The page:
### Vitamin D Supplements Don’t Prevent Bone Fractures in Children, Analysis Shows
A recent analysis has found that vitamin D supplements do not prevent bone fractures in children. Vitamin D, which is naturally present in certain fatty meats and fish oil, is produced when sunlight shines on human skin. It has been linked to bone health and plays a role in strengthening the skeleton through bone mineralization.
The analysis aimed to assess the impact of vitamin D on children’s fracture risk and focused on a community of schoolchildren in Ulaanbaatar, Mongolia. This particular community was chosen because vitamin D deficiency and low calcium intake are widespread among its residents.
The study, published in the Lancet Diabetes & Endocrinology, involved approximately 8,800 public schoolchildren aged 6 to 13 who did not already use vitamin D supplements. At the start of the study, 95.5 percent of the children were found to be vitamin D deficient. Half of the participants received weekly vitamin D supplements of 14,000 IU, while the other half received a placebo.
After three years of follow-up, researchers discovered that the children who took the supplements had higher overall vitamin D levels. However, the rate of bone fractures in this group remained the same as the rate in the placebo group. During the study period, 6.4 percent of the children who received vitamin D experienced one or more bone fractures, compared to 6.1 percent of the children in the placebo group. The effect did not significantly differ based on the children’s sex or calcium intake.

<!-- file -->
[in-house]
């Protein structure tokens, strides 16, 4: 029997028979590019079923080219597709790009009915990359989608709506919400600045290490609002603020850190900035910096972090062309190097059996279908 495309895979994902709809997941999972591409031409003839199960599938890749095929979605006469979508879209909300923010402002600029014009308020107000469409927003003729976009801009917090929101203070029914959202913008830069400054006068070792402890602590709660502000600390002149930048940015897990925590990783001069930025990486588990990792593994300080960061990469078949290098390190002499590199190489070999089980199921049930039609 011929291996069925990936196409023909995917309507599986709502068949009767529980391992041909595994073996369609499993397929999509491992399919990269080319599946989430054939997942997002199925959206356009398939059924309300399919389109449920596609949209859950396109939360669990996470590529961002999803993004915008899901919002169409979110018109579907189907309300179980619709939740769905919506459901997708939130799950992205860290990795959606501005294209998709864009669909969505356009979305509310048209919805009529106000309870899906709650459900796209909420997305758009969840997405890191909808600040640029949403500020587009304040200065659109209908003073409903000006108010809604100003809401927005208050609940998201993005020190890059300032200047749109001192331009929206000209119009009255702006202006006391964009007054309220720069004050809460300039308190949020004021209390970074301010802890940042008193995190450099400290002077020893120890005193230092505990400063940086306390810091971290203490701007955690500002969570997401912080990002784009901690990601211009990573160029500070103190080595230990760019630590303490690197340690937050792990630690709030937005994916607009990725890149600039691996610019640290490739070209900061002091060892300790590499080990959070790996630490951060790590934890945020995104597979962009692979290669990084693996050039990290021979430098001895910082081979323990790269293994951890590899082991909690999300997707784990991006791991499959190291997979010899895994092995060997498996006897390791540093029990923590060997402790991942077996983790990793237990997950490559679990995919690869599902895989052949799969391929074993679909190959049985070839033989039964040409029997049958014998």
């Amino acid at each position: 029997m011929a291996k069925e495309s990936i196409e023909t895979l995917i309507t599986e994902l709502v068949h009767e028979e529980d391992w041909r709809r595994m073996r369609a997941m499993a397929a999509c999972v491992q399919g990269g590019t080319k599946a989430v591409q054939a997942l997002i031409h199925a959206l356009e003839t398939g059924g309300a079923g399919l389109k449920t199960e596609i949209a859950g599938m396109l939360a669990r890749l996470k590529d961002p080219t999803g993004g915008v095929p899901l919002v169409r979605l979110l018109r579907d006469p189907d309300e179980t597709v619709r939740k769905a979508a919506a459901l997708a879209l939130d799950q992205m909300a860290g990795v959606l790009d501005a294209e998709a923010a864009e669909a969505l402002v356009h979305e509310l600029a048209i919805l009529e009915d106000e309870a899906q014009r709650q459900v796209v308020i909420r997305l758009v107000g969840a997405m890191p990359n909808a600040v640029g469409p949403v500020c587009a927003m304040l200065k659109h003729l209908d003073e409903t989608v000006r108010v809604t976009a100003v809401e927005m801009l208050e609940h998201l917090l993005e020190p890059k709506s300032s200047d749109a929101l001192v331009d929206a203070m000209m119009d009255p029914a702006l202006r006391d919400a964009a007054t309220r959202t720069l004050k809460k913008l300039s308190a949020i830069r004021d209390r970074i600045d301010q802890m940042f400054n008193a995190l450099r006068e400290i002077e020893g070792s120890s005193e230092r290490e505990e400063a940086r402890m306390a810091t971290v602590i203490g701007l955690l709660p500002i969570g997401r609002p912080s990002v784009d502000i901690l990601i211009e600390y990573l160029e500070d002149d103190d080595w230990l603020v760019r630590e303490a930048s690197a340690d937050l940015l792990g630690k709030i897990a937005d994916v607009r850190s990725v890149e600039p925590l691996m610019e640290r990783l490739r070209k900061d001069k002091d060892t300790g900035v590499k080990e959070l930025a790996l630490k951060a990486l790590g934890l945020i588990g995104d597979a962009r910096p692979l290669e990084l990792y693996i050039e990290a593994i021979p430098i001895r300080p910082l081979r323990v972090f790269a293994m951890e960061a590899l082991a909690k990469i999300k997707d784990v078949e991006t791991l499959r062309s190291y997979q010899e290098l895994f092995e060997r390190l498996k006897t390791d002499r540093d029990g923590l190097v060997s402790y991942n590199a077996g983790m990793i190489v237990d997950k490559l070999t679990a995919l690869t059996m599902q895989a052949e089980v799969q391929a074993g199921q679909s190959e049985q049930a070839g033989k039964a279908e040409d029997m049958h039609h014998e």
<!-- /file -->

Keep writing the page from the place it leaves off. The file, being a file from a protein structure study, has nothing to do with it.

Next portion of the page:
Although the fracture risk among the Mongolian children was high, nearly double that of a group of Norwegian children in another study, the researchers stated that the fracture rate in their analysis provided more statistical power to the results. Additionally, bone mineral density testing did not reveal any significant differences between the children who took vitamin D and those who did not.
The researchers suggested that the supplements may have failed to prevent fractures because they were not paired with calcium, which is also essential for strengthening bones. Ganmaa Davaasambuu, an associate professor in Harvard Medical School’s department of medicine and the study’s first author, explained that vitamin D supplementation works best for fracture prevention in adults when calcium is given simultaneously. The absence of calcium supplementation alongside vitamin D in this study may explain the lack of significant findings.
It is worth noting that the study excluded children with rickets, a condition characterized by softening of the bones due to vitamin deficiencies. Low-dose, daily vitamin D supplementation has been proven effective in preventing rickets, making it the one condition where there is conclusive and longstanding evidence of the effectiveness of vitamin D supplements.
Overall, the analysis suggests that vitamin D supplements alone may not be effective in preventing bone fractures in children. Further research is needed to determine the potential benefits of combining vitamin D with calcium supplementation for fracture prevention in this population.
Original Story at www.washingtonpost.com – 2023-12-09 14:00:00